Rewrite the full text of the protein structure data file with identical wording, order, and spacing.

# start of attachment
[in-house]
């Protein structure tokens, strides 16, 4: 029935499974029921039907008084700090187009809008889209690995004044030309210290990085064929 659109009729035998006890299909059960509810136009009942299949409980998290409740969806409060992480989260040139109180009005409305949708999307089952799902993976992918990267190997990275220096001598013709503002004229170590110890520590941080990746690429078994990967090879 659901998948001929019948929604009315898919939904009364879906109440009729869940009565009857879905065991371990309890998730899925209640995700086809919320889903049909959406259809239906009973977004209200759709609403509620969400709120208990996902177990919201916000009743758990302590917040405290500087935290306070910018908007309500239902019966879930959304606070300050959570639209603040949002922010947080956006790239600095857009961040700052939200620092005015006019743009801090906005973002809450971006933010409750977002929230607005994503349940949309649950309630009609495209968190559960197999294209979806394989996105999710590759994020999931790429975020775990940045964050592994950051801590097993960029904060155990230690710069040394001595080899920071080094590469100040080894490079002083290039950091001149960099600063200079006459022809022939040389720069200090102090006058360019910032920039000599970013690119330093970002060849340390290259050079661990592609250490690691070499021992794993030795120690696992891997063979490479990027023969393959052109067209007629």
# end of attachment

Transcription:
[in-house]
């Protein structure tokens, strides 16, 4: 029935499974029921039907008084700090187009809008889209690995004044030309210290990085064929 659109009729035998006890299909059960509810136009009942299949409980998290409740969806409060992480989260040139109180009005409305949708999307089952799902993976992918990267190997990275220096001598013709503002004229170590110890520590941080990746690429078994990967090879 659901998948001929019948929604009315898919939904009364879906109440009729869940009565009857879905065991371990309890998730899925209640995700086809919320889903049909959406259809239906009973977004209200759709609403509620969400709120208990996902177990919201916000009743758990302590917040405290500087935290306070910018908007309500239902019966879930959304606070300050959570639209603040949002922010947080956006790239600095857009961040700052939200620092005015006019743009801090906005973002809450971006933010409750977002929230607005994503349940949309649950309630009609495209968190559960197999294209979806394989996105999710590759994020999931790429975020775990940045964050592994950051801590097993960029904060155990230690710069040394001595080899920071080094590469100040080894490079002083290039950091001149960099600063200079006459022809022939040389720069200090102090006058360019910032920039000599970013690119330093970002060849340390290259050079661990592609250490690691070499021992794993030795120690696992891997063979490479990027023969393959052109067209007629």